Nondestructive Complex Permittivity and Permeability Extraction Using a Two-Layer Dual-Waveguide Probe Measurement Geometry

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A two-layer dual-waveguide probe measurement geometry is proposed to nondestructively measure the complex permittivity and permeability of planar materials. The new measurement structure consists of two rectangular waveguides attached to a PEC flange plate that is placed against the material under test, followed by a known material layer backed by a PEC. The purpose for this new measurement geometry is to improve the permittivity results obtained using the existing dual-waveguide probe geometries, namely, the PEC-backed and free-space-backed geometries, by permitting a larger electric field into the material under test and increasing the field coupling between the two rectangular waveguide apertures. The theoretical development of the technique is presented extending the existing single-layer PEC-backed method to the proposed two-layer dual-waveguide probe method. The new measurement structure is theoretically analyzed by replacing the waveguide apertures with equivalent magnetic currents as stipulated by Love's equivalence theorem. Making use of the magnetic-current-excited two-layer parallel-plate Green's function and enforcing the continuity of the transverse magnetic fields over the waveguide apertures results in a system of coupled magnetic field integral equations. These coupled magnetic field integral equations are then solved for the theoretical reflection and transmission coefficients using the Method of Moments. The desired complex permittivity and permeability of the material under test are found by minimizing the root-mean-square difference between the theoretical and measured reflection and transmission coefficients, i.e., numerical inversion. Last, experimental results utilizing the new two-layer technique are presented for two magnetic shielding materials and subsequently compared to the existing PEC-backed and free-space-backed dual-waveguide probe geometries.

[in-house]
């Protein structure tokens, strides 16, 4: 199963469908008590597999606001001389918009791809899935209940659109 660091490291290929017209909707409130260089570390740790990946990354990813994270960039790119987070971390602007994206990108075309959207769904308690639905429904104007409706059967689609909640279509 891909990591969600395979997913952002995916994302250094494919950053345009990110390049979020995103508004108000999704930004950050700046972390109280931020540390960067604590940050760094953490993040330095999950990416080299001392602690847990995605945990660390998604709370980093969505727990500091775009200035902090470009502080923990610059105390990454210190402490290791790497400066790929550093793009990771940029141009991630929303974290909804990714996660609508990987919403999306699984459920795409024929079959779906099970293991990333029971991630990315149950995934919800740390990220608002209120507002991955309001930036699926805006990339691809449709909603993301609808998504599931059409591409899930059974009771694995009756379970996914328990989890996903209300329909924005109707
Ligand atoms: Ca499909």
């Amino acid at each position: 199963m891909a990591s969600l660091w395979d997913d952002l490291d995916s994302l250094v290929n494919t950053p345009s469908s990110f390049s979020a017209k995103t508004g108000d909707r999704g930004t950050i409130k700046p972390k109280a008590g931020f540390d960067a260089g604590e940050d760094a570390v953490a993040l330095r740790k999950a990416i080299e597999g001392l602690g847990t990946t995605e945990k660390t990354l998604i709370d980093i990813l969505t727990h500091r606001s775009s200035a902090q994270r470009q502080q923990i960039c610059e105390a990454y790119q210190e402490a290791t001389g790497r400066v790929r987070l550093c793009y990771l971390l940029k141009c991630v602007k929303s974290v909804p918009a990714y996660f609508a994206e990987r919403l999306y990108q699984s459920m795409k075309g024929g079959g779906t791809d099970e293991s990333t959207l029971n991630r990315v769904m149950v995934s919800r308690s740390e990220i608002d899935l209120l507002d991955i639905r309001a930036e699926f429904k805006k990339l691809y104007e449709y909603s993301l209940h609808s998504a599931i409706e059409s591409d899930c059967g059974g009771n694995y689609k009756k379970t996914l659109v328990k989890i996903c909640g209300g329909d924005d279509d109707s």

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Progress in Electromagnetics Research